I always thought that the square-dancing unit of P.E. back in elementary school was included as part of a southern public school curriculum, and that it went along with the big orange Virginia book from fourth grade where we learned what a hero Robert E. Lee was. It turns out that kids all over the country had to do-si-do and promenade their pardners. Why this remains as some kind of American Heritage Campaign is a little bit beyond me. I've since discovered a much more satisfying way to explore our country roots: line dancing.
In Charlottesville, VA where I went to college, there was a joint. This joint was called Max's. It was the sort of place frequented by many a kind of people: grey-haired, pink-lipsticked regulars, plaid-shirted men with flasks in their pockets, townies, and us UVA kids. UVA kids, however, can be separated into sorority/frat people, and then everyone else. Because we hung with a crowd that was part UVA and part townie, the sorority/frat contingent was always a hilarious farce to us. But for all the opportunities to harbor disdain for the Greek scene, this was not one of them; the farce of Max's was enough to unite us all, old, young, drunk, wealthy, and yankee alike.
If I could, I would take some time to visit Max's these days to see how things have changed. Now being over 21, it's a bar – first and foremost, but who knew back then? I mean, water bottles full of vodka were the norm back then, and it would be a whole different thing to sit at the bar with the flask-drinkers and such. To not hide from the bartender in fear. If I could, I would probably take a lot of pictures. Characters like Verne, and the teacher from the local high school who my friends always knew – these are people worth photographing. The kids cleared the dance floor when a couples dance song came on. If I could, I would go back and learn that dance.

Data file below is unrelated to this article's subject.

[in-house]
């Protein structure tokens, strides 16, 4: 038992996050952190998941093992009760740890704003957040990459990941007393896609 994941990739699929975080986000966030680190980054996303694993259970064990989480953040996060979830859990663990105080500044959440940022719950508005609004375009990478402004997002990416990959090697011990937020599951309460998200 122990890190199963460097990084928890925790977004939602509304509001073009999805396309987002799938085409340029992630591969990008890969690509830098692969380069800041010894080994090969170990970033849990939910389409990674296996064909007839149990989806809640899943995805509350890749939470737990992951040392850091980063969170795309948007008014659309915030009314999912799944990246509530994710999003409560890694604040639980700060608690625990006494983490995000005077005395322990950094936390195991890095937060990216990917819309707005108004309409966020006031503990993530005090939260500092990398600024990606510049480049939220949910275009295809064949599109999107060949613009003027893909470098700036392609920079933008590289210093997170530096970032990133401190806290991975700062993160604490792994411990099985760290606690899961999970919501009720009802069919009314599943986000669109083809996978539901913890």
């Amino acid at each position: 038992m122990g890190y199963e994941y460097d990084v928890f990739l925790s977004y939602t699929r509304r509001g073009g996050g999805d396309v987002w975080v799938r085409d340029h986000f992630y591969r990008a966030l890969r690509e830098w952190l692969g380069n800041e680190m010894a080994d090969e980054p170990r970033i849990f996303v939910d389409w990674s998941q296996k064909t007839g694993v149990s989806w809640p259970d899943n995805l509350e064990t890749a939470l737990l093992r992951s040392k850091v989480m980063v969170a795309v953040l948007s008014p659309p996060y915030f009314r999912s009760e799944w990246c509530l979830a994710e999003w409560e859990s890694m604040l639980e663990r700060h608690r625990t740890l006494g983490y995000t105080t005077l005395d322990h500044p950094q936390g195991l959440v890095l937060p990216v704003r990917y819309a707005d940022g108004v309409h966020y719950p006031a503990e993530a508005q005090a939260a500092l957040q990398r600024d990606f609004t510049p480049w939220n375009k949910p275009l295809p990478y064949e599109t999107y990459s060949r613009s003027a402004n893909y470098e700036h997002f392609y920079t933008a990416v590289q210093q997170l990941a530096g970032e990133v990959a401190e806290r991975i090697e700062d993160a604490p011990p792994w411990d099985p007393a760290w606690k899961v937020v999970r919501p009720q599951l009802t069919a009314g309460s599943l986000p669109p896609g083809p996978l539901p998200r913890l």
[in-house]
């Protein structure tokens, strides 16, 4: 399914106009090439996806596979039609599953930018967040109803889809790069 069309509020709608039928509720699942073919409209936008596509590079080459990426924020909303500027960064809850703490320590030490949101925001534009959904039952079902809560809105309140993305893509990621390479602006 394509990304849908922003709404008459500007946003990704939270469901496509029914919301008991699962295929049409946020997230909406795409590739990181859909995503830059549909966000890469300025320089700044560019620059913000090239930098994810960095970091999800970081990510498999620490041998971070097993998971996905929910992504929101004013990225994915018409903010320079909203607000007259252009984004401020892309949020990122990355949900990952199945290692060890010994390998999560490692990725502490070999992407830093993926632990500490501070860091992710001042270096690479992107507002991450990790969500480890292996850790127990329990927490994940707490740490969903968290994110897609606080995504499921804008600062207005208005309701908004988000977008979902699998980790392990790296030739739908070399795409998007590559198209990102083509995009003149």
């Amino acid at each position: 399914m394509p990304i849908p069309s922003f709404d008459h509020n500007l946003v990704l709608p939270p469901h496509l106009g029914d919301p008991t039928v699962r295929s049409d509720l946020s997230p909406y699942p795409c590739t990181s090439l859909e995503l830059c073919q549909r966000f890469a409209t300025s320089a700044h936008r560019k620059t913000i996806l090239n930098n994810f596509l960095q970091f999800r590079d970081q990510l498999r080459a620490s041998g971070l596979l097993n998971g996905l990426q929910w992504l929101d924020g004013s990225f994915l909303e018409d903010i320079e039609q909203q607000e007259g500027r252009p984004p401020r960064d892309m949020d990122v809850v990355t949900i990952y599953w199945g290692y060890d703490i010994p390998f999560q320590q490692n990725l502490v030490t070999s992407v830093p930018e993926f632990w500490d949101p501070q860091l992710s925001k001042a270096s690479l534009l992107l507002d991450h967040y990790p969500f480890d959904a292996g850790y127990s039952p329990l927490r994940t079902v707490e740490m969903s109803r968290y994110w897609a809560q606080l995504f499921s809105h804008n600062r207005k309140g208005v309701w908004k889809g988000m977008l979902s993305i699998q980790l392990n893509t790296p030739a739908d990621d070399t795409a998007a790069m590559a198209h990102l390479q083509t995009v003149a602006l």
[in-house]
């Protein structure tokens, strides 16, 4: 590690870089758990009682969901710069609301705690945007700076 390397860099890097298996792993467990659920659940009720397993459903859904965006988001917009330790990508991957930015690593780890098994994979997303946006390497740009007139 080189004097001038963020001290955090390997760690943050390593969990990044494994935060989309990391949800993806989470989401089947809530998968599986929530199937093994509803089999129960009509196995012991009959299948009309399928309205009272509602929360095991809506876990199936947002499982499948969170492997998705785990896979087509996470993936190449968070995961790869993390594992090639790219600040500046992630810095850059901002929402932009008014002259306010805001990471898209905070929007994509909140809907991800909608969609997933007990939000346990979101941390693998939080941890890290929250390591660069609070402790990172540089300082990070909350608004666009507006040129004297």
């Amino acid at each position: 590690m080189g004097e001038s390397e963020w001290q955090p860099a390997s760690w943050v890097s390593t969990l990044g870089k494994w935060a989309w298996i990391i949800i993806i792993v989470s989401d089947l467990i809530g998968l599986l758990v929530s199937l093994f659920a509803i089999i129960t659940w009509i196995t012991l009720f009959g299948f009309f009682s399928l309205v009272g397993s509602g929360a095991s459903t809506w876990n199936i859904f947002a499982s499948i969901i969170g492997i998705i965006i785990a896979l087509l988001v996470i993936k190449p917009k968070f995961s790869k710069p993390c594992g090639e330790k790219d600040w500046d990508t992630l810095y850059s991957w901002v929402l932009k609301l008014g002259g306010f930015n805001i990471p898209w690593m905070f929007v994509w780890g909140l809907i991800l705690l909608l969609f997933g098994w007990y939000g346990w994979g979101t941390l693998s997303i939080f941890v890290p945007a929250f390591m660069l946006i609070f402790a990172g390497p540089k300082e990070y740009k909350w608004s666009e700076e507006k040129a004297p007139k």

Max's is gone; it was torn down by UVA during our 3rd year of college. I think it's a storage facility or a parking lot now, but I havent been back to see it. I can't do any of these things. Instead, I find myself in unexpected moments of glee, spreading the gospel.
The party last night was playing a lot of Dolly Parton, Hank Williams, Gillian Welch, Johnny Cash, Neko Case kind of music. We line danced to June Carter and Johnny Cash. That was kind of cool. At Max's it was a whole lot of Shania Twain and not much else I remember except "Honky Tonk Twist."
Last night at a Cowboy party, i pulled out the Canadian Stomp and the Tush Push. I'd forgotten how much FUN it is. And out here in Seattle, I've so far found that really nobody knows about line dancing, not anybody I've met. I've only danced twice in almost two years – the first time in a bar with other people from Virginia, and the second at this Cowboy party. And you know what? I'm going to do it more often! Apparently there is a bar here; I look forward to checking it out. It's what good old Verne would have wanted.